Academic journal article Library Resources & Technical Services

Cognitive and Affective Processes in Collection Development

Academic journal article Library Resources & Technical Services

Cognitive and Affective Processes in Collection Development

Article excerpt

The selection process in collection management has been characterized as based primarily on logical, rational thinking processes. Psychologists, however, have discovered that judgment and decision making are not exclusively cognitive functions. They depend instead on a complex interaction between affect and cognition, feeling and thought. This paper attempts to explore some of these interactive processes and how they potentially influence the selection process in collection development. Some implications for how selectors approach their work are discussed as well.

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Many of the most important decisions that are made in libraries involve collection development and management. Decisions about whether to add new titles or to cancel existing ones are often complicated and stressful because they frequently involve the commitment or redistribution of limited funds. Often the outcome of the decision affects not only librarians but also stakeholders outside the library. For academic libraries, these constituents include faculty, students, and sometimes the community. Decisions by public and school librarians are often made with parents, school boards, library trustees, and municipal officials in mind.

Given its importance, librarians have attempted to analyze the process of decision making for collection development. This process has been depicted in the library literature as being a thoughtful, reasonable, rational one that is fundamentally logical and deliberative. Psychologists have examined decision-making processes in much more depth and detail than librarians. The psychological literature indicates that decision making is not simply a cognitive or thinking process. Rather, it depends to a significant extent on affect or emotion. The purpose of this paper is to examine the psychological research on decision making and explore the implications of revisioning collection development decisions as being not simply matters of the head but also matters of the heart.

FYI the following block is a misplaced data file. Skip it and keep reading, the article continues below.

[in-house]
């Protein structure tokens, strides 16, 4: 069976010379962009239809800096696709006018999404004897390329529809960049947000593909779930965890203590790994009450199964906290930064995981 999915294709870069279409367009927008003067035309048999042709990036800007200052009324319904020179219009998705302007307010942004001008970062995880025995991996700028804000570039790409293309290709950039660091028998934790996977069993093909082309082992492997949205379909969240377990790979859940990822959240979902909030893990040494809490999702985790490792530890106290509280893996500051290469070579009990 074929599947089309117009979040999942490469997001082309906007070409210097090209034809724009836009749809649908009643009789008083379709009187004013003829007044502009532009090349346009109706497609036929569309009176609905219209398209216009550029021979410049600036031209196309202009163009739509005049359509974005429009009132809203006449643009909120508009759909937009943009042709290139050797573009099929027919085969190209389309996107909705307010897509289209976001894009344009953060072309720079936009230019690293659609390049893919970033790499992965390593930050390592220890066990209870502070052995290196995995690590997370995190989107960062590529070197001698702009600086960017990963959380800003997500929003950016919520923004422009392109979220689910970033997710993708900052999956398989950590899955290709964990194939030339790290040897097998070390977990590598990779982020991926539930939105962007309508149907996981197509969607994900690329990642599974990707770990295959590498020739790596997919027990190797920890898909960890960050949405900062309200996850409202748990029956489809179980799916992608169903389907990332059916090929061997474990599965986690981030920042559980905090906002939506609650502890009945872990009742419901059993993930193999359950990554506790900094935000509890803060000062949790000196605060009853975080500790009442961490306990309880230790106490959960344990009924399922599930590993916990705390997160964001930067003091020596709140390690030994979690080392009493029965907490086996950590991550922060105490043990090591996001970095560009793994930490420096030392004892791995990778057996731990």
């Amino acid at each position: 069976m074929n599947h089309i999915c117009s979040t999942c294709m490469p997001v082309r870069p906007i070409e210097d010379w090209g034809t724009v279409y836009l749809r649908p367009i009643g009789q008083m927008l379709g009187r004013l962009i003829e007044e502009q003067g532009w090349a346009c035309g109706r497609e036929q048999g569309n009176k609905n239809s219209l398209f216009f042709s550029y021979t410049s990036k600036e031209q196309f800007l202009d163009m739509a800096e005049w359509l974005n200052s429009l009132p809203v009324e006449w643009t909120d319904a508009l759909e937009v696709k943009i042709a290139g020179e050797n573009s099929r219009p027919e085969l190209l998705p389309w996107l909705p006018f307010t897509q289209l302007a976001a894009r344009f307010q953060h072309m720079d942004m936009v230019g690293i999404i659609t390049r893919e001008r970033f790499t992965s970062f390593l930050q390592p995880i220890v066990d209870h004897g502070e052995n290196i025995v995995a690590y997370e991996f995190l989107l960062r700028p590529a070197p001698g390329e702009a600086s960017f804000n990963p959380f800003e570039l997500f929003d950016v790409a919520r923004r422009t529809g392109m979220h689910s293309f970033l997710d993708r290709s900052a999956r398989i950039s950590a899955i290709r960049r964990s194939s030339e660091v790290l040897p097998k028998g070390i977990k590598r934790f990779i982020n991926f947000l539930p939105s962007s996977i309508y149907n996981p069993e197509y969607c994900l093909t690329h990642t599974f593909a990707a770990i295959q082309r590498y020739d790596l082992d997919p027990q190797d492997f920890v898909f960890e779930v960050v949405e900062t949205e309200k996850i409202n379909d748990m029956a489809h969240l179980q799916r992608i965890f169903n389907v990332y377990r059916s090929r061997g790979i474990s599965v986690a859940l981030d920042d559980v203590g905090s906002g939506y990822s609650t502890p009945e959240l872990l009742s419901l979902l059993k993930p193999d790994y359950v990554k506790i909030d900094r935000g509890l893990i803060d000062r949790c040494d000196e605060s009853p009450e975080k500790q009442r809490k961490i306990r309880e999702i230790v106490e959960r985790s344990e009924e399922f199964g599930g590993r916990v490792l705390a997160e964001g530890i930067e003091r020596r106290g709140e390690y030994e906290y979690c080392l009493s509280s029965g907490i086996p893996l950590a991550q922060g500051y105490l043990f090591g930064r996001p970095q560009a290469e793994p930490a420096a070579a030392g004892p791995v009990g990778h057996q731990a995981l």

Standard works on collection development generally depict the selection process as a mental process but not an emotional one. Hamlin states that selection requires the selector to understand the needs of the user and know which resources to consult to locate appropriate material. (1) The selector must be able to differentiate suitable sources from unsuitable ones, and evaluate the quality of the materials. The decision-making process also involves being able to reconcile the amount and cost of the material under consideration with the budget that the selector has to work with. A selector also needs to be aware of how much material the library already owns on a topic and whether further material is needed, and also if similar material may be available in a nearby collection. The selection process that Hamlin depicts is thus exclusively cognitive, with no reference to affect or emotion.

A similarly strong emphasis on the cognitive aspects of decision making can be found in Atkinson's hypothetical model of the selection process. (2) Selection decisions are based on the context in which the selector places a work. The elements of the citation itself, such as author, title, publisher, and date, provide the syntagmatic context. The ability to recognize these elements and how they influence one another is an important aspect of the selector's thought process in decision making. Additional cues that help the selector evaluate the work are subject headings, annotations, reviews, the work itself, and the user, which are referred to as the contexts of supplementation. Recognizing the importance of other citations that may be found with the citation in question and the source in which the citations are found may provide indirect supplementation. The third context is known as the contexts of resolution, which itself includes three contexts. The first of these, the archival context, refers to the selector's understanding of what is already available in the collection. …

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